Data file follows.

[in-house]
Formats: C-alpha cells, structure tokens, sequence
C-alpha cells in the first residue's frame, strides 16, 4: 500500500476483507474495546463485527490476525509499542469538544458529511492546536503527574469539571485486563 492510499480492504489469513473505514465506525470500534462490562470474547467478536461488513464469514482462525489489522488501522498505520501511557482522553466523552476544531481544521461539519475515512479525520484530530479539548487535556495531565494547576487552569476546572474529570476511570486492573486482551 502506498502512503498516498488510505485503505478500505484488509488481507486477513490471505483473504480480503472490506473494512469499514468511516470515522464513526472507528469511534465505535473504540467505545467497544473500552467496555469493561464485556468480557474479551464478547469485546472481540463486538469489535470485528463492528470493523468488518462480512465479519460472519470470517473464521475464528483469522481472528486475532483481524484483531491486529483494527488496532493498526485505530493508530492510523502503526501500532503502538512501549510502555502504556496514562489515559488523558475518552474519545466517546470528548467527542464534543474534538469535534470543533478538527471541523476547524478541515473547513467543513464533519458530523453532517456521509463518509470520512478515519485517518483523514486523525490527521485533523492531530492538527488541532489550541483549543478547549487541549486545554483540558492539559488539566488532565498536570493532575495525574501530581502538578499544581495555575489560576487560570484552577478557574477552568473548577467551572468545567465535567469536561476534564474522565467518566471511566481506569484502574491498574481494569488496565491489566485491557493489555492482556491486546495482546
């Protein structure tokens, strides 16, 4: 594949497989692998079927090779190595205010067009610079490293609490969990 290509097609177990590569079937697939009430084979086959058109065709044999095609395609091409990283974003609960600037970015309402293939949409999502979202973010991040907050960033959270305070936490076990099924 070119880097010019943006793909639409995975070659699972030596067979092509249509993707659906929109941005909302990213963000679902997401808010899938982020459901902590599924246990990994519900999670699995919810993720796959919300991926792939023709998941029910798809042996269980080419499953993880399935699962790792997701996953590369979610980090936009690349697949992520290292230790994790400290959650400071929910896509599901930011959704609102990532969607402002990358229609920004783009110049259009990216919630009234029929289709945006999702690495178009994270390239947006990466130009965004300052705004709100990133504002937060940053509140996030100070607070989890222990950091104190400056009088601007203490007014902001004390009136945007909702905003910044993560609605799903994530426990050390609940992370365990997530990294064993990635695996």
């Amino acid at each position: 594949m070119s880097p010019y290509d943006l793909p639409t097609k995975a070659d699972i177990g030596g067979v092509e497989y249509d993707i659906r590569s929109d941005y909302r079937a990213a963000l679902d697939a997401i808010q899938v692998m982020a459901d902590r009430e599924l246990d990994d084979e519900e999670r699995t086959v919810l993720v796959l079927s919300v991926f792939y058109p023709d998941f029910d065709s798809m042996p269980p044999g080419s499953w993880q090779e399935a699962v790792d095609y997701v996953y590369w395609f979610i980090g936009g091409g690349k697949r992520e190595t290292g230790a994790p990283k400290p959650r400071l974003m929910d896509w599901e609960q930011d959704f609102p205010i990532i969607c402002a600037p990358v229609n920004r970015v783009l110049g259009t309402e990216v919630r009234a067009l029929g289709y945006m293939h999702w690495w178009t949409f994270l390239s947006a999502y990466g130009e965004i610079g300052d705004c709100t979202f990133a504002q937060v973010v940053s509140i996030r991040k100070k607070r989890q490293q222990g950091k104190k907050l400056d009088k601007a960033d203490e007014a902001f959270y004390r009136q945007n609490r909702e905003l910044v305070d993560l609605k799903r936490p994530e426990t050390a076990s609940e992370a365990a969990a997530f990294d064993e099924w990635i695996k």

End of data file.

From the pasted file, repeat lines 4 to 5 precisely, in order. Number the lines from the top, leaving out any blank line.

């Protein structure tokens, strides 16, 4: 594949497989692998079927090779190595205010067009610079490293609490969990 290509097609177990590569079937697939009430084979086959058109065709044999095609395609091409990283974003609960600037970015309402293939949409999502979202973010991040907050960033959270305070936490076990099924 070119880097010019943006793909639409995975070659699972030596067979092509249509993707659906929109941005909302990213963000679902997401808010899938982020459901902590599924246990990994519900999670699995919810993720796959919300991926792939023709998941029910798809042996269980080419499953993880399935699962790792997701996953590369979610980090936009690349697949992520290292230790994790400290959650400071929910896509599901930011959704609102990532969607402002990358229609920004783009110049259009990216919630009234029929289709945006999702690495178009994270390239947006990466130009965004300052705004709100990133504002937060940053509140996030100070607070989890222990950091104190400056009088601007203490007014902001004390009136945007909702905003910044993560609605799903994530426990050390609940992370365990997530990294064993990635695996």
């Amino acid at each position: 594949m070119s880097p010019y290509d943006l793909p639409t097609k995975a070659d699972i177990g030596g067979v092509e497989y249509d993707i659906r590569s929109d941005y909302r079937a990213a963000l679902d697939a997401i808010q899938v692998m982020a459901d902590r009430e599924l246990d990994d084979e519900e999670r699995t086959v919810l993720v796959l079927s919300v991926f792939y058109p023709d998941f029910d065709s798809m042996p269980p044999g080419s499953w993880q090779e399935a699962v790792d095609y997701v996953y590369w395609f979610i980090g936009g091409g690349k697949r992520e190595t290292g230790a994790p990283k400290p959650r400071l974003m929910d896509w599901e609960q930011d959704f609102p205010i990532i969607c402002a600037p990358v229609n920004r970015v783009l110049g259009t309402e990216v919630r009234a067009l029929g289709y945006m293939h999702w690495w178009t949409f994270l390239s947006a999502y990466g130009e965004i610079g300052d705004c709100t979202f990133a504002q937060v973010v940053s509140i996030r991040k100070k607070r989890q490293q222990g950091k104190k907050l400056d009088k601007a960033d203490e007014a902001f959270y004390r009136q945007n609490r909702e905003l910044v305070d993560l609605k799903r936490p994530e426990t050390a076990s609940e992370a365990a969990a997530f990294d064993e099924w990635i695996k």